Queen Philippa of Hainault a Black Queen to England

In 1310, Phillippa of Hainault was Queen to England. She ruled very successfully until 1369. So who exactly was this overlooked royal.

An imaginative illustration of Queen Philippa begging for mercy for the townsfolk by J.D Penrose — Photo in Public Domain

Is there a person on the planet who has not heard about the Meghan Markle interview? During it, she raised some serious issues about racism within the royal family. Whether you believe her or not, the royal family has a history of hiding royal descendants, that don’t fit the norm. Our present Queen had two disabled cousins that were hidden away from the press.

Is this attitude the reason many British people do not realise that Markle was not the first woman of colour to enter the royal family. In the 1300s, England had a black Queen, that few people know about.

The Arranged Marriage

Isabella of France was the estranged Queen to Edward II. In 1326 she needed a mercenary force to take the throne from her husband in favour of her son, Edward III. There was a price for this plot to succeed. To get the forces she needed to invade England, she arranged with Willem, Count of Hainault (Belgium), Holland and Zeeland in the Netherlands. In return for the Count aiding the invasion financially. Isabelle promised that her son Edward would marry his 12-year-old daughter, Phillippa of Hainault. That girl would become Queen of England.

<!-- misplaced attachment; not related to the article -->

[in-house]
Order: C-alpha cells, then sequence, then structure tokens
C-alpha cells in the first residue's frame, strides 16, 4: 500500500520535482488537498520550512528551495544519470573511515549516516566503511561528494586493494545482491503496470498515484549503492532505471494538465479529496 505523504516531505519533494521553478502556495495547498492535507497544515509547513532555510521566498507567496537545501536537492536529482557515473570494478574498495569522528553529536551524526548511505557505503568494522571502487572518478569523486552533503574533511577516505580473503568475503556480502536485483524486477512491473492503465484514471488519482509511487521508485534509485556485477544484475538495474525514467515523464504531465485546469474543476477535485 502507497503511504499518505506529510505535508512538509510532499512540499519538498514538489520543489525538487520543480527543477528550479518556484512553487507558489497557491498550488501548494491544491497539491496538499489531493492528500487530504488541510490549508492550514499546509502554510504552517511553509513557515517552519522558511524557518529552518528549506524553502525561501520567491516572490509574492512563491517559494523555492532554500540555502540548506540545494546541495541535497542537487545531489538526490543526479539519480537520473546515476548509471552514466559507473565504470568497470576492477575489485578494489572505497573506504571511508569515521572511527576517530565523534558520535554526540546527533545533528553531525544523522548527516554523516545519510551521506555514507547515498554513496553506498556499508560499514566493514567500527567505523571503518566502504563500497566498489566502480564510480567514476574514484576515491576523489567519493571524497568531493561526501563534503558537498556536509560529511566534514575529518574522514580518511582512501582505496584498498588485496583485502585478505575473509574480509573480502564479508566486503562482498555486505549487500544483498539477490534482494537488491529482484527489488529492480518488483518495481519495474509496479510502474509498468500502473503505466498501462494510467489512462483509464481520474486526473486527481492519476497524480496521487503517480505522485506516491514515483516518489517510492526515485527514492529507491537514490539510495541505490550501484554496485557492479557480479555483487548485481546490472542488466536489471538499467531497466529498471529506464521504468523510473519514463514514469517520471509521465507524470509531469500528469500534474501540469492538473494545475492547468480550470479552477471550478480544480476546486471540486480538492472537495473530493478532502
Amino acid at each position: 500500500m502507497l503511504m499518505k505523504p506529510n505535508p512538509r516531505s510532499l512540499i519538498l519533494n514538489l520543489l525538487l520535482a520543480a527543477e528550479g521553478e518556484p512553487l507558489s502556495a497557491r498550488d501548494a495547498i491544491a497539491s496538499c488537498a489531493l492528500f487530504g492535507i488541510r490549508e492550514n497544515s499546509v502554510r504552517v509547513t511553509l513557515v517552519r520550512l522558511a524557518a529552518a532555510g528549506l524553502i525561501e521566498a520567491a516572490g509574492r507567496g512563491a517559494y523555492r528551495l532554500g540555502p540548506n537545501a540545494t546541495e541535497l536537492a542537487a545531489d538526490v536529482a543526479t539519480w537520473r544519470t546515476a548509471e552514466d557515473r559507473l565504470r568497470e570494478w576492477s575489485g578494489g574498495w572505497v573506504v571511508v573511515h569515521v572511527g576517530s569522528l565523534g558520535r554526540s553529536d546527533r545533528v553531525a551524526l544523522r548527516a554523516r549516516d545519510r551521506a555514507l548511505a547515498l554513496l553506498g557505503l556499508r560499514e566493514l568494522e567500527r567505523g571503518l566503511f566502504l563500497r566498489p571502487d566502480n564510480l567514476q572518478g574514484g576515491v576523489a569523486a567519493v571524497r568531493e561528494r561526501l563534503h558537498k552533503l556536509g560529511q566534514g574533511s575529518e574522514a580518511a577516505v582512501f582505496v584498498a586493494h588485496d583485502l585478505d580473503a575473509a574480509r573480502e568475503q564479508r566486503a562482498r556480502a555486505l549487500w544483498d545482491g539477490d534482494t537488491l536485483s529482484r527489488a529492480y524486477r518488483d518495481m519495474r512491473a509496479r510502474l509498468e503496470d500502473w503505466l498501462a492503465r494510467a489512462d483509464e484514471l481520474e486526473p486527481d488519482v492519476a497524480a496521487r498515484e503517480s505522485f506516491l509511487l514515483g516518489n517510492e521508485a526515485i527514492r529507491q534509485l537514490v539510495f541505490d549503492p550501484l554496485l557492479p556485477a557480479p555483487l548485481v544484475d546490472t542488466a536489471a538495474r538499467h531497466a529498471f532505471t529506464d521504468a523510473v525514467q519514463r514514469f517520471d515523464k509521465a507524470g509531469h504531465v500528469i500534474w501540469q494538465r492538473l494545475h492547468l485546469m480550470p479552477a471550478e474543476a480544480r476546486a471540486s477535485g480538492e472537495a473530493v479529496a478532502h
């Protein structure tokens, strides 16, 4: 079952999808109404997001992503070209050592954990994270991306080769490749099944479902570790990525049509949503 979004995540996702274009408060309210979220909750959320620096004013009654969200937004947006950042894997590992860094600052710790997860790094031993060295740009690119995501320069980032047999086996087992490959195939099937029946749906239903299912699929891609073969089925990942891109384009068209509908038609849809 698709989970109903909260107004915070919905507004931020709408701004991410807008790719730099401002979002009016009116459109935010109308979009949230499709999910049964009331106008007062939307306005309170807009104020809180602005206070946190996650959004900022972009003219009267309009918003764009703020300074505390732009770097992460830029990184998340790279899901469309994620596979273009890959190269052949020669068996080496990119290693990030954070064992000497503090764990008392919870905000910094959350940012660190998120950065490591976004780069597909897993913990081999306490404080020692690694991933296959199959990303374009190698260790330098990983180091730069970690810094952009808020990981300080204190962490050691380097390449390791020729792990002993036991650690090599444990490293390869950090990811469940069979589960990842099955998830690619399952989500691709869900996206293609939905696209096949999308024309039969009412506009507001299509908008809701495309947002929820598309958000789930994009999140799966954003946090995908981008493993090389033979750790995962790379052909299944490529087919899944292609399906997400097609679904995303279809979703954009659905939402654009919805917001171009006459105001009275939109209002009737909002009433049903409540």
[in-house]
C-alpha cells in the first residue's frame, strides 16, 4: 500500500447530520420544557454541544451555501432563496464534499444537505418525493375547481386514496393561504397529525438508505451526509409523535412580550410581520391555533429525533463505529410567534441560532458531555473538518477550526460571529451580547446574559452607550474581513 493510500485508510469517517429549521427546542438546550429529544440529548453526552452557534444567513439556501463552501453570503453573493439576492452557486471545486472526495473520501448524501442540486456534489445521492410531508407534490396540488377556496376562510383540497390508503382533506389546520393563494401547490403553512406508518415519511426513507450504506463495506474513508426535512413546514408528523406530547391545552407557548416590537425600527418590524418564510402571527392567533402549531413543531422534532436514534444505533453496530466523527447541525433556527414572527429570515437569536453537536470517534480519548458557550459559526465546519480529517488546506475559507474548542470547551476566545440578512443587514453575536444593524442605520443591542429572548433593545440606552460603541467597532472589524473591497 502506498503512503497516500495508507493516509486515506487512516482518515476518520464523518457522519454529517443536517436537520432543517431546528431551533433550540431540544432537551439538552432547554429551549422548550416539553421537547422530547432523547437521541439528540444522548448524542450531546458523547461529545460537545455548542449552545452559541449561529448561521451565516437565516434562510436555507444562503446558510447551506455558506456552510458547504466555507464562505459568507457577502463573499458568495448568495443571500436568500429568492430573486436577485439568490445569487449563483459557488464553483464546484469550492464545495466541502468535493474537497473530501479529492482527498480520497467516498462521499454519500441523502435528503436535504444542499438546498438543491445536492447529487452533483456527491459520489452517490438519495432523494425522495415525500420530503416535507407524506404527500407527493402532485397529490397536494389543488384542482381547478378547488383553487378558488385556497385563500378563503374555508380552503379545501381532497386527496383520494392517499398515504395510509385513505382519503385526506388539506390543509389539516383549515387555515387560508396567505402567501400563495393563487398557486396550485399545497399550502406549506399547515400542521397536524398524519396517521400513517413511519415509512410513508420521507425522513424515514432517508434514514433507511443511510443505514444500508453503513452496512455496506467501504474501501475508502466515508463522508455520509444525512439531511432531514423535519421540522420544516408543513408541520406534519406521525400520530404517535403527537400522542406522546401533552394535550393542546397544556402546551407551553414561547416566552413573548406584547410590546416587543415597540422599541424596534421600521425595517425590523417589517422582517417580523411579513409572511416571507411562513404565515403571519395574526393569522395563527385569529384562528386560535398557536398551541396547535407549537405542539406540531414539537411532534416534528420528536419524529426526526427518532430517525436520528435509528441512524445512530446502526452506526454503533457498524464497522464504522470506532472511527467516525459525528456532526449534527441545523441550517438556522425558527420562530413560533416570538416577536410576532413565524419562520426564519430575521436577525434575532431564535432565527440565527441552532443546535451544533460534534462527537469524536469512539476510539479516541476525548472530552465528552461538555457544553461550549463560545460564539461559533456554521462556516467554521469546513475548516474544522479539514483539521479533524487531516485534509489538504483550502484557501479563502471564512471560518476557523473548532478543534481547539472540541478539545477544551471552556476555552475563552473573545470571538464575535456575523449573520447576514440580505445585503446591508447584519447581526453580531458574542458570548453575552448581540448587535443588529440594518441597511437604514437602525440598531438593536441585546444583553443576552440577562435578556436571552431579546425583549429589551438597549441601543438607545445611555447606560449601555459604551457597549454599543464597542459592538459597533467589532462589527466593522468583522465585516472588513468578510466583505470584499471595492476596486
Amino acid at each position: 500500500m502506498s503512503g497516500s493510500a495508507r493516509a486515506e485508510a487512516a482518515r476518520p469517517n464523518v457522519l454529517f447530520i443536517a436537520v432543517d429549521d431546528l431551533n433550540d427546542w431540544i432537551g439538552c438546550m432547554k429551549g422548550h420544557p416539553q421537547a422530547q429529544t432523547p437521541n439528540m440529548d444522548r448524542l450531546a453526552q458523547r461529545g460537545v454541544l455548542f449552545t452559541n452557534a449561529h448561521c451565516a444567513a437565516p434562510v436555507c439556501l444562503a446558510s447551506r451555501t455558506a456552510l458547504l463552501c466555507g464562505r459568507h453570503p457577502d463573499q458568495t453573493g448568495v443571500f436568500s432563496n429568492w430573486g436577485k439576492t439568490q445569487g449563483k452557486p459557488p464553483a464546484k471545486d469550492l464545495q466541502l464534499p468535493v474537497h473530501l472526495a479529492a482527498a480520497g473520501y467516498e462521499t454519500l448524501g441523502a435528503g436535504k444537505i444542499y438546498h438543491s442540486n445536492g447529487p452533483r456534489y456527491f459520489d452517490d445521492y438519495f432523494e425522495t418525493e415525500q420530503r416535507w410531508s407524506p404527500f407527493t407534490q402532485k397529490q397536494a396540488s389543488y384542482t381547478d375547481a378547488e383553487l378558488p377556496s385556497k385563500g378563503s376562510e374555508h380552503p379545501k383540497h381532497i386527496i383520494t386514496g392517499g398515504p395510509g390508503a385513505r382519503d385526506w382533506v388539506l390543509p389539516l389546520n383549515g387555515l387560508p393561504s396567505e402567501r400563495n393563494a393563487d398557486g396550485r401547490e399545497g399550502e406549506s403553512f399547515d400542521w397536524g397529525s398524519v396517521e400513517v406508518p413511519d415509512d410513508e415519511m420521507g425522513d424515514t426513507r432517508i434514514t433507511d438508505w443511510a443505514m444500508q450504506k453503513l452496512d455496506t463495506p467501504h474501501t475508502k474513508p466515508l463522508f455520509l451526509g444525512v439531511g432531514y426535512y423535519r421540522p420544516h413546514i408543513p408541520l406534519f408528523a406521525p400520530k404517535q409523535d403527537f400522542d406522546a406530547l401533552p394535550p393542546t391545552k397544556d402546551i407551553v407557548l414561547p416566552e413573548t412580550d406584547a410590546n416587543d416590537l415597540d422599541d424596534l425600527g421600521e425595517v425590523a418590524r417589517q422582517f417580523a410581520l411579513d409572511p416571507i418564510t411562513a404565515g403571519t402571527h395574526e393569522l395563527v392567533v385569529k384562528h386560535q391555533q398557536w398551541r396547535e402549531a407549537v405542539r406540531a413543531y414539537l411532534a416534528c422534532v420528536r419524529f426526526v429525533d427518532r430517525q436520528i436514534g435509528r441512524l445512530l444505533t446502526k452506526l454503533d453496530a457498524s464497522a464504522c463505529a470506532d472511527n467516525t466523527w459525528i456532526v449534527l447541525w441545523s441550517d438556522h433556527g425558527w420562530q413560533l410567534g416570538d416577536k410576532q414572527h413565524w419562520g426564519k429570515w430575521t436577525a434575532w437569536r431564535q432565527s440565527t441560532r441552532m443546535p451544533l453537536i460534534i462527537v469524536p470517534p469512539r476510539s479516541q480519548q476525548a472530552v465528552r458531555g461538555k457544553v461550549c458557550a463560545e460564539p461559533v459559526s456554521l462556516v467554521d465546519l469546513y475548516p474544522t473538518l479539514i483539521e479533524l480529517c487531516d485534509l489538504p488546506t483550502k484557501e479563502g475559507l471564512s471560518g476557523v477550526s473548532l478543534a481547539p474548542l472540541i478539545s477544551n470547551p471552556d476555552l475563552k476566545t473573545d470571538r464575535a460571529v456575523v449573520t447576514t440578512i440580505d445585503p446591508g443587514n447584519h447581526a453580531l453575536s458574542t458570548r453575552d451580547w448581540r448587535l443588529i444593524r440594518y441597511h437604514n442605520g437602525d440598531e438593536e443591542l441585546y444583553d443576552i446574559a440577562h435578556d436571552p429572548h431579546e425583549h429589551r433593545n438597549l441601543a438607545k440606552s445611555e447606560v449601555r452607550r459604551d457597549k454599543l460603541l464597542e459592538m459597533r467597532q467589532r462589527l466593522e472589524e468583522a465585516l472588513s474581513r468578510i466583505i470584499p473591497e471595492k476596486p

This account of her from the Bishop, sent to report on the looks of the potential queen to her betrothed, asks many questions.

Her eyes are blackish-brown and deep. Her nose is fairly smooth and even, save that it is somewhat broad at the tip and somewhat flattened, yet it is no snub-nose. Her nostrils are also broad, her mouth fairly wide…….. Moreover, she is brown of skin all over, and much like her father; and in all things, she is pleasant enough, as it seems to us

Her family connections reveal someone at the heart of Europe’s aristocracy. She was born around February 1314, probably in her father’s capital of Valenciennes. Her mother was Jeanne de Valois, the sister of King Philip VI, the first of the Valois dynasty, who ruled France from 1328–1589. Philippa’s younger brother, Willem, was their father’s successor as Count of Hainault, Holland and Zeeland. The description of her from childhood references her dark complexion. She was said to have black Moorish ancestry and genetically looked like the darker rulers from the race.

A Queen of the People

She arrived in England, Christmas 1327 and married Edward in January 1328, he was 15 she was 14. Isobella wanted to keep the power for herself and the royal couple started to feel suffocated. In 1330 the teenage King overthrew his mother and held her under house arrest. He then granted Phillippa her own lands, something that should have occurred earlier. At sixteen she gave birth to their first son, Edward of Woodstock, known as the Black Prince. Together they would go on to have another 13 children. However, she became so much more than a wife and a mother. She became an integral part of English power. She became her husband’s political advisor and on more than one occasion ruled as Queen regent in his absence.